The Universe is like an open scientific laboratory with so many different processes going on all at the same time. It is amazing how the mathematical measurements between planets, etc. are so exacting. There had to be a highly intelligent Designer to have created such a magnificent wonder. The Universe is not solely the result of one huge explosion that happened a long time ago. There are too many variables and many facets that are not visible to the naked eye.
    I am sure that one day the Universe will reveal all its secrets and its purpose for all mankind or whoever else is out there. Everything has a time and place, and it is not for us to judge. There are many different religions who believe
    in God, but basically we are all in the same vehicle heading for the same destination. Remember in "Gods House
    There Are Many Mansions." "A Place Will Be Prepared for You." It can all be found in the scriptures in the Bible.
    Best Wishes to everyone for a safe and happy holiday & new year.

    December 21, 2010 at 10:02 am | Report abuse |
    • Bubba

      "There had to be a highly intelligent Designer to have created such a magnificent wonder." Was it the same guy who invented diarrhea?

      December 23, 2010 at 10:20 am | Report abuse |
  3. Dismayed

    Why is CNN asking *astrologers* about the eclipse? Trying to compete with the Enquirer? A new welfare program for charlatans?

    December 21, 2010 at 10:24 am | Report abuse |
  4. Doug

    Right. "What astrologers say" Instead of Astonomers. People do want their "magic, mystery and authority." (Dostoevski) And the US lags behind the several nations in math and science.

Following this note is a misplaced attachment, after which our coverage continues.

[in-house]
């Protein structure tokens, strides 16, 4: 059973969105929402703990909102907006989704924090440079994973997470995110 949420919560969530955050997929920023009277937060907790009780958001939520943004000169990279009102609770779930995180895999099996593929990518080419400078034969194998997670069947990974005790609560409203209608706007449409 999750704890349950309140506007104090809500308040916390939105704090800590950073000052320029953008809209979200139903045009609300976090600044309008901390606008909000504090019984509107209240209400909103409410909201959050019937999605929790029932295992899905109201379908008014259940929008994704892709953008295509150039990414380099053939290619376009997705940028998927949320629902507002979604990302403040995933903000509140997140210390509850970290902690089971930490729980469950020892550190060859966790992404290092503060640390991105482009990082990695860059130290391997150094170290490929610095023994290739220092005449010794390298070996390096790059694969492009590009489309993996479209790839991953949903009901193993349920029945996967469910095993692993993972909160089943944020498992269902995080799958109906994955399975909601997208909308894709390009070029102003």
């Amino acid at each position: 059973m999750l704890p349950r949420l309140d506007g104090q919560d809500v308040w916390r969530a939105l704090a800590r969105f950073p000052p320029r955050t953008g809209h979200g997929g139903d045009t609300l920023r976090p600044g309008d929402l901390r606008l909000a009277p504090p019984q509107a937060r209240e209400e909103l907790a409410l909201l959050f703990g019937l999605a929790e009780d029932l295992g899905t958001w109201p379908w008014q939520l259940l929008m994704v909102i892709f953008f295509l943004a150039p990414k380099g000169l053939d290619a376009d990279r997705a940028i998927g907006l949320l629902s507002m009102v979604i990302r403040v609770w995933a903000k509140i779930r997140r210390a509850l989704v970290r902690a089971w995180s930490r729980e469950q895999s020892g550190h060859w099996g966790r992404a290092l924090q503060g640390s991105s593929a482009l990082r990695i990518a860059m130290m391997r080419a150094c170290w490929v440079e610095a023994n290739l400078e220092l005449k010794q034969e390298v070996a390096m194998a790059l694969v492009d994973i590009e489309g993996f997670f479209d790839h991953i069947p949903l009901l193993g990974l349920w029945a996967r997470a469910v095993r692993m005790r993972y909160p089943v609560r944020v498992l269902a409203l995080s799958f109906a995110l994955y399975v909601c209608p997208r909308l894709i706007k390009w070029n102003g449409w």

December 21, 2010 at 10:46 am | Report abuse |
  5. KevinNevada

    Dismayed: I second that – CNN have no business mingling a report that includes quotes from scientists with nonsense from "astrologers". This pandering to ignorance is becoming far too common in US news media, and happens too much on CNN.

    Editors of CNN: you really should be ashamed, if you are capable of it.

    As for the event itself, I missed it. Nevada is covered with a solid layer of clouds today, a series of Pineapple Express storms is soaking the West Coast this week. I'll just have to enjoy the pics – and ignore the ignorant portion of the text.

    December 21, 2010 at 10:49 am | Report abuse |
  6. Jparenti

    A good article overall - but what's with the astrology garbage thrown into the middle of the article??
    CNN, you are a news company. We don't expect this kind of delusional junk thrown in and allowed to stand as fact.

    December 21, 2010 at 10:57 am | Report abuse |
    • some emo kid

      I thought the eclipse was caused by bad vibrations from Uranus when the moon is in the seventh horse and Jupiter aligns with Palin. Next let's get a guy who writes fortune cookie fortunes to explain the oil spill and then a palm reader can tell us what stocks to buy.

      December 23, 2010 at 10:10 am | Report abuse |
  7. Matt

    CNN NEWS FAIL. Astrologers? You interviewed astrologers? What's next? Interviewing leech-using witch doctors in your medical reporting? Same thing. You owe your viewership a retraction.

    December 21, 2010 at 11:34 am | Report abuse |
    • Bubba

      Maybe we should stop reading CNN. This is disgusting.

      December 23, 2010 at 10:21 am | Report abuse |
  8. Jack

    Nothing to see from here Up-State N.Y. toom much clouds and snow.

    December 21, 2010 at 11:43 am | Report abuse |
  9. gamesmyway

    Truly looks amazing.

    December 21, 2010 at 12:30 pm | Report abuse |
  10. ROMA


    December 21, 2010 at 5:11 pm | Report abuse |
  11. ROMA

    w roma italia

    December 21, 2010 at 5:12 pm | Report abuse |
  12. Lola

    @phil sounds so nice. Maybe one day i will try to visit chair mountain. 🙂

    December 22, 2010 at 5:20 am | Report abuse |
  13. Name*Marsha

    I would like to know why there were several centuries between this eclipse and the last previous eclipse but there are only 84 years until the next such eclipse.

    December 22, 2010 at 4:26 pm | Report abuse |
  14. Bubba

    Astrologers, really? Are we sure the moon wasn't being eaten by dragons? This article's dumber than pocket lint.

    December 23, 2010 at 10:03 am | Report abuse |
  15. Fedil Grogan

    It was a pretty cool event. Fortunately for me, it was pretty clear in Dallas for most of it. A friend and I sat on the roof of my apartment and took photos. It was pretty fun. Here are some of my shots:

    February 11, 2011 at 7:58 pm | Report abuse |